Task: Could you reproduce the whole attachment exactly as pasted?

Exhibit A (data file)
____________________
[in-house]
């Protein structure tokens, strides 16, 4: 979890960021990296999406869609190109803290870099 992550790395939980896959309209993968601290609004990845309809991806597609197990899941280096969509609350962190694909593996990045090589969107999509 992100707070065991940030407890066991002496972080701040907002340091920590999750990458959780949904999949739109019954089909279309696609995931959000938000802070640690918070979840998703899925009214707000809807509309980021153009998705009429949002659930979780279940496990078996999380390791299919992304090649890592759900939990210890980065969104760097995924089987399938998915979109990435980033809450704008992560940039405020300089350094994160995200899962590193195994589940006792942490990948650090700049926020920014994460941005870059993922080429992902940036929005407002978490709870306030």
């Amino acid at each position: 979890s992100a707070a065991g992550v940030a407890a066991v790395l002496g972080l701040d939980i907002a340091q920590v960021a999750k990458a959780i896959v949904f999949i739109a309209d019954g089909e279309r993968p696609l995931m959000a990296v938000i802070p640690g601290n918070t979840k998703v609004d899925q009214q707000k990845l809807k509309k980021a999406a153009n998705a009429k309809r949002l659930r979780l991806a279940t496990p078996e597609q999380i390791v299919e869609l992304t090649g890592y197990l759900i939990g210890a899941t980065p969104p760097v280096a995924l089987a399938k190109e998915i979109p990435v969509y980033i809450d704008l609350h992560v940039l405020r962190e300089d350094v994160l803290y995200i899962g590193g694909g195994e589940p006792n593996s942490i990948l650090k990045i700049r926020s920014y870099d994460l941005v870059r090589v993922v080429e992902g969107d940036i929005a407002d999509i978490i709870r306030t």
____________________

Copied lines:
[in-house]
């Protein structure tokens, strides 16, 4: 979890960021990296999406869609190109803290870099 992550790395939980896959309209993968601290609004990845309809991806597609197990899941280096969509609350962190694909593996990045090589969107999509 992100707070065991940030407890066991002496972080701040907002340091920590999750990458959780949904999949739109019954089909279309696609995931959000938000802070640690918070979840998703899925009214707000809807509309980021153009998705009429949002659930979780279940496990078996999380390791299919992304090649890592759900939990210890980065969104760097995924089987399938998915979109990435980033809450704008992560940039405020300089350094994160995200899962590193195994589940006792942490990948650090700049926020920014994460941005870059993922080429992902940036929005407002978490709870306030």
């Amino acid at each position: 979890s992100a707070a065991g992550v940030a407890a066991v790395l002496g972080l701040d939980i907002a340091q920590v960021a999750k990458a959780i896959v949904f999949i739109a309209d019954g089909e279309r993968p696609l995931m959000a990296v938000i802070p640690g601290n918070t979840k998703v609004d899925q009214q707000k990845l809807k509309k980021a999406a153009n998705a009429k309809r949002l659930r979780l991806a279940t496990p078996e597609q999380i390791v299919e869609l992304t090649g890592y197990l759900i939990g210890a899941t980065p969104p760097v280096a995924l089987a399938k190109e998915i979109p990435v969509y980033i809450d704008l609350h992560v940039l405020r962190e300089d350094v994160l803290y995200i899962g590193g694909g195994e589940p006792n593996s942490i990948l650090k990045i700049r926020s920014y870099d994460l941005v870059r090589v993922v080429e992902g969107d940036i929005a407002d999509i978490i709870r306030t």